Who Was That Old Man?

I’m headed to South Dakota to hunt pheasants in a couple of weeks and have been practicing by shooting trap … Continued

I’m headed to South Dakota to hunt pheasants in a couple of weeks and have been practicing by shooting trap at my local range. I’ve chosen to do this using my Remington 11-87 Sportsman Synthetic in matte black with a 28-inch barrel. After much deliberation, I’ve selected the the 11-87 for the following reasons:

• It has a 14-inch length of pull, a 1½-inch drop at the comb, and a 2½-inch drop at the heel. I don’t fully understand these numbers, but I do like to toss them around as if I did.

• Its matte black finish doesn’t reflect light, so it’s excellent for tactical work I will never have to do. It’s also a fun challenge to find if you put it down in the dark.

• It’s the only shotgun I own.

I bought it more than 20 years ago after consulting T. Edward Nickens. I would love to have a whole bunch of fine guns. It seems that the nicer a shotgun is, however, the more money it costs. A lot of people talk about changing this—just as they talk about campaign finance reform or improving our education system, which is the envy of the third world—but I haven’t seen it. So, until I hit the lottery, I believe I’ll stick with this shotgun.

The other day, I went to shoot trap with Michelle, and my darn gun wouldn’t fire. I’d recently cleaned it and was mystified. I took it to the office, where three guys immediately clustered around it. They dismantled it and found that the trigger would go “click” if the barrel was removed, but not when it was reassembled. I wondered if I might have reinstalled the piston seal and/or piston upside down, which is an easy thing to do with this gun. Fortunately, I was able to pull up the gun manual on my phone as a PDF, find the relevant diagram, and check my work. I’d installed the rings properly. I knew because I checked three times. There was a long pause as the men all stroked their imaginary beards.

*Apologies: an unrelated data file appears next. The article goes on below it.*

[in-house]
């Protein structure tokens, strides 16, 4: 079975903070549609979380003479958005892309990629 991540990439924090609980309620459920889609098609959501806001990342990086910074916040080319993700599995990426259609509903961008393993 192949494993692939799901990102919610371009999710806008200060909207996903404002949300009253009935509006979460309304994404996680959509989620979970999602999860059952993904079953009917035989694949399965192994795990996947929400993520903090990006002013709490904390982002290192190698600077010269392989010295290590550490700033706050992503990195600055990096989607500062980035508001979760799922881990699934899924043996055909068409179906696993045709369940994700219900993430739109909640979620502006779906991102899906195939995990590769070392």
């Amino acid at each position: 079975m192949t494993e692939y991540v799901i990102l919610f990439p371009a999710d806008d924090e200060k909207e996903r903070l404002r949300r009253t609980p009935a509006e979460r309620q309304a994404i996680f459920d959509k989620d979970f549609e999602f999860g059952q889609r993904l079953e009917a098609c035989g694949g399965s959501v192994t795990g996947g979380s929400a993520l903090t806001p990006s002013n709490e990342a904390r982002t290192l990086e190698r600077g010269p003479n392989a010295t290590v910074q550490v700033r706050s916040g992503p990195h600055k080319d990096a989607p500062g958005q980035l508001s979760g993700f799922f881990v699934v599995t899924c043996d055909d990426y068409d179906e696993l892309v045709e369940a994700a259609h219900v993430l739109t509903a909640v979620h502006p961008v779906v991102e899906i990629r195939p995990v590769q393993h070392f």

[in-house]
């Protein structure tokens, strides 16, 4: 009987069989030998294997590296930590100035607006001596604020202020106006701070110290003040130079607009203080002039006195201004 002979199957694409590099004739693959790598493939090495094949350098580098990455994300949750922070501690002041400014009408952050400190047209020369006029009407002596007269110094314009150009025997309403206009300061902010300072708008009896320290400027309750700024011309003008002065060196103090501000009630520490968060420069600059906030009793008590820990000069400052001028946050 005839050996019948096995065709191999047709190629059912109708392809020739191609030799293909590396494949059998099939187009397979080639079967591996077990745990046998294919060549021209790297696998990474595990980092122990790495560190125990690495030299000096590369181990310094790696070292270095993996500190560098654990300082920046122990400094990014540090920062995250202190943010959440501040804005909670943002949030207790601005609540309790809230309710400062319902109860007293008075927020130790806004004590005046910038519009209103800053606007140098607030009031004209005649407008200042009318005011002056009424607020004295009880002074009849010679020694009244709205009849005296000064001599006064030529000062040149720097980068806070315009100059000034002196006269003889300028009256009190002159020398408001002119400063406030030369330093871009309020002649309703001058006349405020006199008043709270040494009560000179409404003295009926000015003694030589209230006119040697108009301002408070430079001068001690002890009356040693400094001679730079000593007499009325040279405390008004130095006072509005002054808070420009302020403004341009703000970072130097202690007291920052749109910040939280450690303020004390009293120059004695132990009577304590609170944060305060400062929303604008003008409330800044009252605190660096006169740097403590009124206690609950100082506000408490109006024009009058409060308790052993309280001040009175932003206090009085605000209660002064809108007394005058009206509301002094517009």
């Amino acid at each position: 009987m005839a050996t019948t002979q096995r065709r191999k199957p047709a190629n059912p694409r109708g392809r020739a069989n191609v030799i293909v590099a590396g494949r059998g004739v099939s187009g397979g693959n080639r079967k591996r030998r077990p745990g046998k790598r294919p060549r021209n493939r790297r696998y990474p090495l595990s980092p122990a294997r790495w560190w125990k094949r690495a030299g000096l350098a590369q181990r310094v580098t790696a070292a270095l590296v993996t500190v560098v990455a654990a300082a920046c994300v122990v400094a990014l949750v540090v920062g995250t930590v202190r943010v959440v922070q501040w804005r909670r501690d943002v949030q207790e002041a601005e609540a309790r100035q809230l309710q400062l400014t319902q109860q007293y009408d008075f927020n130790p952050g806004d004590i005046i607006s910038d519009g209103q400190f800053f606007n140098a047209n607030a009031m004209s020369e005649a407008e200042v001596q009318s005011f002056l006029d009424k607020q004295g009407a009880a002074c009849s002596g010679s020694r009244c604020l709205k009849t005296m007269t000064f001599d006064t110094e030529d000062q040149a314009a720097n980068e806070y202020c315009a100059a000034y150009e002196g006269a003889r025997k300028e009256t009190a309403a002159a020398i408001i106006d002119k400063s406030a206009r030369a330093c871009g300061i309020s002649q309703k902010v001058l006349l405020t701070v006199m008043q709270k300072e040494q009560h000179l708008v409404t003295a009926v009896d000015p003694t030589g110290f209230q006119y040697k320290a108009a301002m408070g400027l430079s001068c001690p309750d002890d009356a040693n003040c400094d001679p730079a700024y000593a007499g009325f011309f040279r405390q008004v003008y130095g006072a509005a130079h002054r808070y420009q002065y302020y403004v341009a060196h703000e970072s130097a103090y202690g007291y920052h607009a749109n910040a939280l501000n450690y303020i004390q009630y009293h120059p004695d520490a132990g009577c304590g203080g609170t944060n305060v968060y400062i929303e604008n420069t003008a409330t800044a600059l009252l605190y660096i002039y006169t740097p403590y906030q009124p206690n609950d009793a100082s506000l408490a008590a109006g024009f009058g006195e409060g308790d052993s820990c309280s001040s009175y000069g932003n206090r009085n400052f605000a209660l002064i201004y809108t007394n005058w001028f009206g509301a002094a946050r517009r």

“You want to task Tom,” one finally said and in such a way that it was clear all present regarded Tom as the resident expert. I could see Tom out on the skeet field, where he was giving a lesson. Like so many experts, Tom did not look the part. He was a white-haired, pale, somewhat portly elderly gentleman with a pronounced tremor in his hands. I set my gun in the rack next to the bench behind the field and waited for the lesson to end.

“What seems to be the problem?” he asked. I explained that my recently cleaned gun wouldn’t fire. “It’s almost always the piston seals with these things,” he said, indicating his familiarity with the 11-87 and holding out his hand to receive the firearm. I replied that I’d checked the manual online and was pretty sure I had them on correctly. He nodded to indicate he’d heard me, then removed the barrel and set it down carefully on the wooden bench.

“Yep, piston seal’s on upside down,” he said. He reassembled the gun in about six seconds, racked the bolt, then pulled the trigger on an empty chamber. There was the unmistakable click of a firing pin doing what a firing pin is supposed to do. “Good to go,” he said.

I shook his hand, thanked him for saving my outing, and proceeded to miss clays, as usual. Tom was still close by, so I asked if he could tell why I was missing so much.

“You’re shooting high,” he said. “That’s a hunting gun, so it shoots about a foot higher than your point of aim. You need to come down a bit.”

I did this and suddenly began hitting nearly half the targets. For me, this was amazing shooting.

In short, this infirm old gentleman had quickly and unobtrusively fixed both my gun and my shooting. And when I turned around to thank him, he was—just like the Lone Ranger—gone. It made me want to have a T-shirt printed up: “Fat, Slow, Old Men—Getting It Done Since Before You Were Born.”